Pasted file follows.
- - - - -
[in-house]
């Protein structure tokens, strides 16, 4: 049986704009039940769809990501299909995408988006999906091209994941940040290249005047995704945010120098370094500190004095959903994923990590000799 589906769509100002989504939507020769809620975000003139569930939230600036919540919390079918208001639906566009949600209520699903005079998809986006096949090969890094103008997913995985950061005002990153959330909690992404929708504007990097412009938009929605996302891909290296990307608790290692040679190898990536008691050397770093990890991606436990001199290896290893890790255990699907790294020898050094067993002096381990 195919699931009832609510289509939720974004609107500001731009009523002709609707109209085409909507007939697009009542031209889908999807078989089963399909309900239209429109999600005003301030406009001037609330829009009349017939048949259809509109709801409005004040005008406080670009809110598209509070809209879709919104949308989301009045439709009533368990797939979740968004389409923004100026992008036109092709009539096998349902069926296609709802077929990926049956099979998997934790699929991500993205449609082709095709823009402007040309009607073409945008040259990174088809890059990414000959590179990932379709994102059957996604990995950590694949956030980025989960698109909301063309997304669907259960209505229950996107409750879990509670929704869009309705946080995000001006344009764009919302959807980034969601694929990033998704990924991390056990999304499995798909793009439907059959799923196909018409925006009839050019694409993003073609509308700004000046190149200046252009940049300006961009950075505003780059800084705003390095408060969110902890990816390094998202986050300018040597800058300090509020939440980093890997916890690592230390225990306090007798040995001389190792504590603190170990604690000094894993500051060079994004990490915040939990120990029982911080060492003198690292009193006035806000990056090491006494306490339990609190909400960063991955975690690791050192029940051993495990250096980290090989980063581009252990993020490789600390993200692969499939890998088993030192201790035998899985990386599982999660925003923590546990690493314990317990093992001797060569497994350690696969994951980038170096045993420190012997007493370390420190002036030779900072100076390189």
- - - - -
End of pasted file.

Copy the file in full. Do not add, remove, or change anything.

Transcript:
[in-house]
């Protein structure tokens, strides 16, 4: 049986704009039940769809990501299909995408988006999906091209994941940040290249005047995704945010120098370094500190004095959903994923990590000799 589906769509100002989504939507020769809620975000003139569930939230600036919540919390079918208001639906566009949600209520699903005079998809986006096949090969890094103008997913995985950061005002990153959330909690992404929708504007990097412009938009929605996302891909290296990307608790290692040679190898990536008691050397770093990890991606436990001199290896290893890790255990699907790294020898050094067993002096381990 195919699931009832609510289509939720974004609107500001731009009523002709609707109209085409909507007939697009009542031209889908999807078989089963399909309900239209429109999600005003301030406009001037609330829009009349017939048949259809509109709801409005004040005008406080670009809110598209509070809209879709919104949308989301009045439709009533368990797939979740968004389409923004100026992008036109092709009539096998349902069926296609709802077929990926049956099979998997934790699929991500993205449609082709095709823009402007040309009607073409945008040259990174088809890059990414000959590179990932379709994102059957996604990995950590694949956030980025989960698109909301063309997304669907259960209505229950996107409750879990509670929704869009309705946080995000001006344009764009919302959807980034969601694929990033998704990924991390056990999304499995798909793009439907059959799923196909018409925006009839050019694409993003073609509308700004000046190149200046252009940049300006961009950075505003780059800084705003390095408060969110902890990816390094998202986050300018040597800058300090509020939440980093890997916890690592230390225990306090007798040995001389190792504590603190170990604690000094894993500051060079994004990490915040939990120990029982911080060492003198690292009193006035806000990056090491006494306490339990609190909400960063991955975690690791050192029940051993495990250096980290090989980063581009252990993020490789600390993200692969499939890998088993030192201790035998899985990386599982999660925003923590546990690493314990317990093992001797060569497994350690696969994951980038170096045993420190012997007493370390420190002036030779900072100076390189």